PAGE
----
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ipvt 02-22-2011 07:39 PM

well cycles on and off every minute or so.
I have a well that has the pump in the basement. The pump cycles on and off every minute or so. I have turned off the valve above my pressure tank so I know that there is no leaks in the house. (It still cycles) . I think it is my foot valve. My question is, Is there an alternative fix rather than changing the foot valve?

The ground is frozen and covered with 3 feet of snow. There is no access for heavy equipment so I must dig it by hand. The well head is not very deep but I do not know how deep it goes down.

For the time being I turn the pump on only when needed. I have a shut off valve before the pump and turn it off when not in use. It holds pressure so priming is not necessary when I turn it on.

Thanks in advance.

Akpsdvan 02-22-2011 08:35 PM

Short cycling of the pump could be for
A) water in the air part of the pressure tank, thus water logged pressure tank
B) Pressure switch is in need of replacing.
C) the nipple going from the tank tee to the switch is plugged.

Putting another check valve just before the pressure tank can help, but may not fix the problem if the problem is one of the above three.

ipvt 02-22-2011 08:40 PM

Thanks, If the tank is waterlogged and the valve above the tank is closed , where does the water go?

Dougtheplumber 02-22-2011 08:49 PM

It does sound like the foot valve. Install a resilient or soft seat check valve and that should hold you over until you can get at the foot valve. Losing the prime could be a pain though if the foot valve is completely shot.

Akpsdvan 02-22-2011 08:54 PM

Water logged pressure tank is water getting into the part that is to hold the air.
The bladder or rubber has broken and no longer is keeping the water and air apart.
The hollow ring that is on the upper part of the pressure tank when it is good is replaced by a dull thud like at the bottom of the tank when it is good.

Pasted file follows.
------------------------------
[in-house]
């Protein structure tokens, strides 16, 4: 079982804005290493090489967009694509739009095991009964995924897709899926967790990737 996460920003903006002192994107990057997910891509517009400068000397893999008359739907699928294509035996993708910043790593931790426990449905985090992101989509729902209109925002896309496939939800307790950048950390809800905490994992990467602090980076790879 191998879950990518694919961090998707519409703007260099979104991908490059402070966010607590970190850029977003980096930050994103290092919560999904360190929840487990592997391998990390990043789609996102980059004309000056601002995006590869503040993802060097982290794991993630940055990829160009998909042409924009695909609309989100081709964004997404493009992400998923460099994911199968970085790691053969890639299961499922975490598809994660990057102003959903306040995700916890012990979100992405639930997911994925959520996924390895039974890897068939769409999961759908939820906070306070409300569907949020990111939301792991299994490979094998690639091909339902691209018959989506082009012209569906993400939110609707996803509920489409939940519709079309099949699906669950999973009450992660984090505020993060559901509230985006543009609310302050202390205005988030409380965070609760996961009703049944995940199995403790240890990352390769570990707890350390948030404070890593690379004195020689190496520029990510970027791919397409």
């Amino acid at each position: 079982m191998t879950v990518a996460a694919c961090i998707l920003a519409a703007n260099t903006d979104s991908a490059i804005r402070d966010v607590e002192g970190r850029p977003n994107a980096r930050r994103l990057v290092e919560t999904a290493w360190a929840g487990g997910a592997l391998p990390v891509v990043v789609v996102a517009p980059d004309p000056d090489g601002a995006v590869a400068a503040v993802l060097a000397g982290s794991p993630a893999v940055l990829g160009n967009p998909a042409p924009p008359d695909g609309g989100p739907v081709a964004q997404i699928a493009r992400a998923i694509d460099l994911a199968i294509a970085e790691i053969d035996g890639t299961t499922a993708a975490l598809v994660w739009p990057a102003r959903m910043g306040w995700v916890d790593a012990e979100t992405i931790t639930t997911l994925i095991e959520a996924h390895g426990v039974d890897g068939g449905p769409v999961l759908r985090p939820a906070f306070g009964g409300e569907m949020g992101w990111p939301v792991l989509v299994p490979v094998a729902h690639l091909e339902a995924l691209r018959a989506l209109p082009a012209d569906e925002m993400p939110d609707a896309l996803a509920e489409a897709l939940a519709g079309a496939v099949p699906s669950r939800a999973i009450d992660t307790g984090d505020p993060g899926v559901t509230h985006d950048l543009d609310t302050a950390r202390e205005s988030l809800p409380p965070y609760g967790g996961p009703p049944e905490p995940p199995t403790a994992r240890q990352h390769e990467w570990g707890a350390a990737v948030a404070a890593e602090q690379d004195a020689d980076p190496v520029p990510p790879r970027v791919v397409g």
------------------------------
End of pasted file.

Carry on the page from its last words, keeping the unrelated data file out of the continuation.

ipvt 02-22-2011 08:55 PM

Thanks, do i istall the check valve before the pump on the intake line?

Dougtheplumber 02-22-2011 09:14 PM

I am not sure of your configuration but either way will work, as long as it is isolating the expansion tank and pressure switch together. I would install it before the pump myself.
Akpsdvan, I would agree with your diagnoses if there were a demand for water and the pump was short cycling, but in this case the valve has been shut off isolating the house from the pressure system. The only place for the water to go is back to the well.

ipvt 02-22-2011 09:33 PM

Interesting, Water was going back into the well (I think). Yesterday am, the pump was cycling very fast (Likley all night). Water was coming out of the wells air breather line. It flowed long enough to flood cellar. I'm not sure if it was constant or between cycles. More proof of air tank or foot valve?

ipvt 02-22-2011 09:41 PM

P.S. My pressure switch is on the pump (I replaced It today thinking It was the cause). So I would have to put the valve between the pump and the tank correct?